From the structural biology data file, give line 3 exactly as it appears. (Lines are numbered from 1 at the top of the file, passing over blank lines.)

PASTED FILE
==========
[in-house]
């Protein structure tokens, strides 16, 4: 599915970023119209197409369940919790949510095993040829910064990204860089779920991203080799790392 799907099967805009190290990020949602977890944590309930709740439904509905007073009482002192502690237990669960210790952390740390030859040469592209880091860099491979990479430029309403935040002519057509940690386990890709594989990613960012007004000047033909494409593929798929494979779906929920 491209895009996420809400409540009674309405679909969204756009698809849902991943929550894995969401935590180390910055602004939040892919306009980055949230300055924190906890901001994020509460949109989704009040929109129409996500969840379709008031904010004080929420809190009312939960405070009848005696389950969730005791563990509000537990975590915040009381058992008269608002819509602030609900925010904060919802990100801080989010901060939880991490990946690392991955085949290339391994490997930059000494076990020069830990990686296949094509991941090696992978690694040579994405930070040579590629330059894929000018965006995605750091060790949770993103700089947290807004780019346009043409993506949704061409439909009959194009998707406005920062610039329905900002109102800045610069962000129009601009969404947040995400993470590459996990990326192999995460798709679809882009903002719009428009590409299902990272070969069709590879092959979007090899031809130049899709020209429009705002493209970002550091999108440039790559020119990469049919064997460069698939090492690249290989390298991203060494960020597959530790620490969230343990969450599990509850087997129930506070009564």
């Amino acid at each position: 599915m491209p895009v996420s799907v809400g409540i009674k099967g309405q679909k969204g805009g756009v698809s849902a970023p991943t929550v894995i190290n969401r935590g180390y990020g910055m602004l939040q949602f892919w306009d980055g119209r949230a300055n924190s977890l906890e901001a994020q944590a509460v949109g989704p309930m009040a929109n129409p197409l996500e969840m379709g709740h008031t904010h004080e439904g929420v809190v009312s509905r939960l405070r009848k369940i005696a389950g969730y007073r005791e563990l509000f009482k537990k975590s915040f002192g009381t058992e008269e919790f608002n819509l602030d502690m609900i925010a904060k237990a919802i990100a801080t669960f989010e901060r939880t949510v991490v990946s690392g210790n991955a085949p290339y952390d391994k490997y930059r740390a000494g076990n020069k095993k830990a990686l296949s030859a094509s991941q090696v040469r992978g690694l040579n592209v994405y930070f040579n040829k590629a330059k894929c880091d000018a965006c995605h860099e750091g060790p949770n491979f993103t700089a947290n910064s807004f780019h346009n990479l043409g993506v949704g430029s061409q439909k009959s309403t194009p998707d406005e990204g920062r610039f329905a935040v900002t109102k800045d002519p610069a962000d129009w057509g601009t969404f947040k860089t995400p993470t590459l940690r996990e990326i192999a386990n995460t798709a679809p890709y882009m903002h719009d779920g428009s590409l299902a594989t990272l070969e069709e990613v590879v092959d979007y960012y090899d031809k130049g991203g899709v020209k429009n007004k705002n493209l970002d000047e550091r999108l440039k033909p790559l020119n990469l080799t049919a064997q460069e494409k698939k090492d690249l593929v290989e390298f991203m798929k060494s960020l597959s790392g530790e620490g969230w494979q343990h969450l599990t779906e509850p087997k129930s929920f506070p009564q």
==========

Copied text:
């Amino acid at each position: 599915m491209p895009v996420s799907v809400g409540i009674k099967g309405q679909k969204g805009g756009v698809s849902a970023p991943t929550v894995i190290n969401r935590g180390y990020g910055m602004l939040q949602f892919w306009d980055g119209r949230a300055n924190s977890l906890e901001a994020q944590a509460v949109g989704p309930m009040a929109n129409p197409l996500e969840m379709g709740h008031t904010h004080e439904g929420v809190v009312s509905r939960l405070r009848k369940i005696a389950g969730y007073r005791e563990l509000f009482k537990k975590s915040f002192g009381t058992e008269e919790f608002n819509l602030d502690m609900i925010a904060k237990a919802i990100a801080t669960f989010e901060r939880t949510v991490v990946s690392g210790n991955a085949p290339y952390d391994k490997y930059r740390a000494g076990n020069k095993k830990a990686l296949s030859a094509s991941q090696v040469r992978g690694l040579n592209v994405y930070f040579n040829k590629a330059k894929c880091d000018a965006c995605h860099e750091g060790p949770n491979f993103t700089a947290n910064s807004f780019h346009n990479l043409g993506v949704g430029s061409q439909k009959s309403t194009p998707d406005e990204g920062r610039f329905a935040v900002t109102k800045d002519p610069a962000d129009w057509g601009t969404f947040k860089t995400p993470t590459l940690r996990e990326i192999a386990n995460t798709a679809p890709y882009m903002h719009d779920g428009s590409l299902a594989t990272l070969e069709e990613v590879v092959d979007y960012y090899d031809k130049g991203g899709v020209k429009n007004k705002n493209l970002d000047e550091r999108l440039k033909p790559l020119n990469l080799t049919a064997q460069e494409k698939k090492d690249l593929v290989e390298f991203m798929k060494s960020l597959s790392g530790e620490g969230w494979q343990h969450l599990t779906e509850p087997k129930s929920f506070p009564q």